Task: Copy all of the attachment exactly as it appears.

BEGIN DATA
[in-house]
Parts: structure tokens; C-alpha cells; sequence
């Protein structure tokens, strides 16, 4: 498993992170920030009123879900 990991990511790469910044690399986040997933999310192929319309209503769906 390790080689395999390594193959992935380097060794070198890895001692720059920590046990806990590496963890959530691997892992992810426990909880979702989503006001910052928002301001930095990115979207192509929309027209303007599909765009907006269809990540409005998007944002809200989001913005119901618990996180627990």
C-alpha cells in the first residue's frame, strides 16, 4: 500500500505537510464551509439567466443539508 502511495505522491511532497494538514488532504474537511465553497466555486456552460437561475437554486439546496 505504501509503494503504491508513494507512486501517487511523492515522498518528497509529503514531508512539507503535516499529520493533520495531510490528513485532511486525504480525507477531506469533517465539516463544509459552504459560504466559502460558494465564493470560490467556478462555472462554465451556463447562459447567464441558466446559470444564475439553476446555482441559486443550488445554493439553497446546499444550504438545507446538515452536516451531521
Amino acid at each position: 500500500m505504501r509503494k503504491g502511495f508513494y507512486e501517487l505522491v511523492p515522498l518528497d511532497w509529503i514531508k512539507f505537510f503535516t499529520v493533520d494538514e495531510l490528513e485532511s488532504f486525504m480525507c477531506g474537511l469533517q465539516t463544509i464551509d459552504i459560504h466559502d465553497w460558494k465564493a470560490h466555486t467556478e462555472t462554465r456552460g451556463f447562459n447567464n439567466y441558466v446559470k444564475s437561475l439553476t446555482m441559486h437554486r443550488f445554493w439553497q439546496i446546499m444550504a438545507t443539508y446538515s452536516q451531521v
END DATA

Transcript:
[in-house]
Parts: structure tokens; C-alpha cells; sequence
């Protein structure tokens, strides 16, 4: 498993992170920030009123879900 990991990511790469910044690399986040997933999310192929319309209503769906 390790080689395999390594193959992935380097060794070198890895001692720059920590046990806990590496963890959530691997892992992810426990909880979702989503006001910052928002301001930095990115979207192509929309027209303007599909765009907006269809990540409005998007944002809200989001913005119901618990996180627990």
C-alpha cells in the first residue's frame, strides 16, 4: 500500500505537510464551509439567466443539508 502511495505522491511532497494538514488532504474537511465553497466555486456552460437561475437554486439546496 505504501509503494503504491508513494507512486501517487511523492515522498518528497509529503514531508512539507503535516499529520493533520495531510490528513485532511486525504480525507477531506469533517465539516463544509459552504459560504466559502460558494465564493470560490467556478462555472462554465451556463447562459447567464441558466446559470444564475439553476446555482441559486443550488445554493439553497446546499444550504438545507446538515452536516451531521
Amino acid at each position: 500500500m505504501r509503494k503504491g502511495f508513494y507512486e501517487l505522491v511523492p515522498l518528497d511532497w509529503i514531508k512539507f505537510f503535516t499529520v493533520d494538514e495531510l490528513e485532511s488532504f486525504m480525507c477531506g474537511l469533517q465539516t463544509i464551509d459552504i459560504h466559502d465553497w460558494k465564493a470560490h466555486t467556478e462555472t462554465r456552460g451556463f447562459n447567464n439567466y441558466v446559470k444564475s437561475l439553476t446555482m441559486h437554486r443550488f445554493w439553497q439546496i446546499m444550504a438545507t443539508y446538515s452536516q451531521v